Janet Tobias’ film on the plight of Jewish Ukrainians living in the darkness of a cave system during Nazi occupation blends talking heads interviews with extensive dramatizations of horrible experiences – a ploy that does push the film into the docu-drama terrain – but it works, largely because the re-enactments manage to evoke the extreme conditions of what’s been inadvertently catalogued as the longest uninterrupted underground survival in human history.
To avoid capture and deportation to Nazi concentration camps, whole families lived underground for 511 days with severe water and food rations. After the first cave system was raided by the Nazis, those who managed to escape fled to a secondary network of caves where they waited out the war, emerging only after the Soviet Red Army had expunged the Nazis from the Ukraine. While living underground, the men would make strategic runs for food, often bartering the few goods they had, while others hid in the barns of sympathetic villagers.
Tobias weaves together three elements to create a fairly linear narrative – NYC cop / spelunker Chris Nicola, who discovered the first cave used by the persecuted Jewish Ukrainians; interviews with survivors from the Stermer and Dodyk families now living in New York City and Montreal; and the return of the survivors to the caves with members of their extended families – and although the film does have the tenor of a PBS documentary (no coincidence, since Tobias’ background lay in producing docs for the station), it’s still a potent story of human survival under horrendous conditions.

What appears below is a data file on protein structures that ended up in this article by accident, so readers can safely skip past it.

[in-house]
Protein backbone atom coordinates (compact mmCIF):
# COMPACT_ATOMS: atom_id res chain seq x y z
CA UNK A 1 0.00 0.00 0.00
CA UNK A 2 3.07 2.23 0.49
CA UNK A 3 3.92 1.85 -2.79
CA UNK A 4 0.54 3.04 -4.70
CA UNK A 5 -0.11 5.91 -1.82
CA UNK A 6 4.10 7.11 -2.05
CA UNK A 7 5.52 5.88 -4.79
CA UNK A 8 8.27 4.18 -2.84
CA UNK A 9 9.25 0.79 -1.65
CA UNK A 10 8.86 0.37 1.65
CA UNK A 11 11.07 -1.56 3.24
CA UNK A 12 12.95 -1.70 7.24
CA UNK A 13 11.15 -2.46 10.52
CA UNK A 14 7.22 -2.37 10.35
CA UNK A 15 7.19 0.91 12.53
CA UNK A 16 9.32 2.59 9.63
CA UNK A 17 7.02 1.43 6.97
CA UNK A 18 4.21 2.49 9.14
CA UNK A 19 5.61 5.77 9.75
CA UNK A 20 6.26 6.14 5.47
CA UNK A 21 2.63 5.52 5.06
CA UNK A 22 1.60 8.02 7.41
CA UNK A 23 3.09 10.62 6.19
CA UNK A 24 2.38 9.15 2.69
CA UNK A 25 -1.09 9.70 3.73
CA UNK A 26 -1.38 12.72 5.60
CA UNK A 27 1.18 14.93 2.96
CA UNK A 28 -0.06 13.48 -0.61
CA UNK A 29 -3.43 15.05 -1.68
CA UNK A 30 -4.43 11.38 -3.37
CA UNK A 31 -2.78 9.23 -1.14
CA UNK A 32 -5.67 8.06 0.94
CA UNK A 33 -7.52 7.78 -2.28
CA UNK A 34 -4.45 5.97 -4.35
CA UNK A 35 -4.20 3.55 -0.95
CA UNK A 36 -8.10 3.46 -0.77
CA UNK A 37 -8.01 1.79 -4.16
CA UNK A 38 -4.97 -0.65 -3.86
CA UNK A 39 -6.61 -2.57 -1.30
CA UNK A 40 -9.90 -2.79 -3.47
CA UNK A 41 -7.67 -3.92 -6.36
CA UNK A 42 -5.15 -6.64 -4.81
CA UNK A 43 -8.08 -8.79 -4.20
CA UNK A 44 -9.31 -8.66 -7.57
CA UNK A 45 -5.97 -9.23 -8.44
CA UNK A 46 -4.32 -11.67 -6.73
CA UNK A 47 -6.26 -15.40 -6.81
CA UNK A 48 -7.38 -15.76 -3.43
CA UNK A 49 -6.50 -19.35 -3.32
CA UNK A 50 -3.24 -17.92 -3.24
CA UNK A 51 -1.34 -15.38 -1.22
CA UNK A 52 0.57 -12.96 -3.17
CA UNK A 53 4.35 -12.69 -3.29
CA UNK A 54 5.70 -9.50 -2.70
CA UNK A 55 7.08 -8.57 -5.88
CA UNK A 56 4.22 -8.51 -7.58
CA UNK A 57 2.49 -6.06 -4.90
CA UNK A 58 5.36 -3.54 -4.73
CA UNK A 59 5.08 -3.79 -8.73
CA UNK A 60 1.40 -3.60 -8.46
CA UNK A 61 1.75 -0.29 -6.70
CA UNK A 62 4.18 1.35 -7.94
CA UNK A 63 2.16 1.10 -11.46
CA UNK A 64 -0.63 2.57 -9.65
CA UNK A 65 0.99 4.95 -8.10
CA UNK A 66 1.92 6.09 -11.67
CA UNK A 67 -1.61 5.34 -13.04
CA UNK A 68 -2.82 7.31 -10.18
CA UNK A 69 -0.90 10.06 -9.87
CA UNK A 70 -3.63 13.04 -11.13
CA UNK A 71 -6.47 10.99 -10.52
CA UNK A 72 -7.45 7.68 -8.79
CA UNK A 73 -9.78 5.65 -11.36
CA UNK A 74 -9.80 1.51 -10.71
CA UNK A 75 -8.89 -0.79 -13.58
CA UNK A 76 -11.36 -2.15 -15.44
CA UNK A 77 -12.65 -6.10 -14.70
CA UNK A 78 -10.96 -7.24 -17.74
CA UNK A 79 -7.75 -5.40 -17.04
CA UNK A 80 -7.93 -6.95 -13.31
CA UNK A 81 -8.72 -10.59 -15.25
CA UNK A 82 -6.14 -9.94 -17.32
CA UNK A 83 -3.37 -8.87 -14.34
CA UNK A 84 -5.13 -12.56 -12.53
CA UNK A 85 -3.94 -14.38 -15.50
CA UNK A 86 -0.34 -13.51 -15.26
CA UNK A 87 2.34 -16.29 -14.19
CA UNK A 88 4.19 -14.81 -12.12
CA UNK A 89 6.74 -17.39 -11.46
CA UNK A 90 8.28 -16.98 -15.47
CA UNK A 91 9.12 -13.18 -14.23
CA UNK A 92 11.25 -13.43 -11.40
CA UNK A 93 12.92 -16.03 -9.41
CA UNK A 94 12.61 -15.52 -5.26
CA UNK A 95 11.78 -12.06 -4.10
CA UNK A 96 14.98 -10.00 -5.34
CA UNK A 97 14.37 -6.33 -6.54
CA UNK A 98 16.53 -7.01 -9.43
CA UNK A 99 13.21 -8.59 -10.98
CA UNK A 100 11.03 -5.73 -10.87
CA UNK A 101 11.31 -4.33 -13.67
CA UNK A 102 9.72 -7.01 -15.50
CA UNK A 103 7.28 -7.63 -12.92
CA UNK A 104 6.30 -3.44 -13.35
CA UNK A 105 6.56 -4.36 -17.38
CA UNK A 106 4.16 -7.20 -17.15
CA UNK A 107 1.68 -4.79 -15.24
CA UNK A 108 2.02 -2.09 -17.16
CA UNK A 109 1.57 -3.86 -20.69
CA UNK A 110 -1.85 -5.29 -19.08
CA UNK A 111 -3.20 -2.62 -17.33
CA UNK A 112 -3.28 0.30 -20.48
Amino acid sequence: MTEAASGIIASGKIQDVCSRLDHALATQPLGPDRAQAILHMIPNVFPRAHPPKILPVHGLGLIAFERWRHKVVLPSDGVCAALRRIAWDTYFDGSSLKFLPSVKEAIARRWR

Where the film runs into trouble is in the midsection: after starting the film with Nicola and his yearning to find the story behind the people who lived in the caves, Tobias almost exclusively switches to dramatizations propelled by survivor recollections, and Nicola’s return in the finale feels abrupt; Tobias may have felt the power of the survival story mandated no interruption, but it does feel awkward when a leading character is needle-dropped back into the narrative after a lengthy absence.
Evocative cinematography captures the grimness of the caves, and John Piscitello’s score is appropriately restrained in the dramatic recreations and reunion sequences. The end-point, where a few survivors return to the actual caves, is especially moving, particularly the moment when a survivor asks the crew to turn off their lights, and absorb the still darkness he endured for more than a year.
Magnolia’s DVD sports an excellent transfer, plus extended and unused interviews which add a little more dimension to Tobias’ feature film debut.
A podcast interview with composer John Piscitello is also available.
© 2013 Mark R. Hasan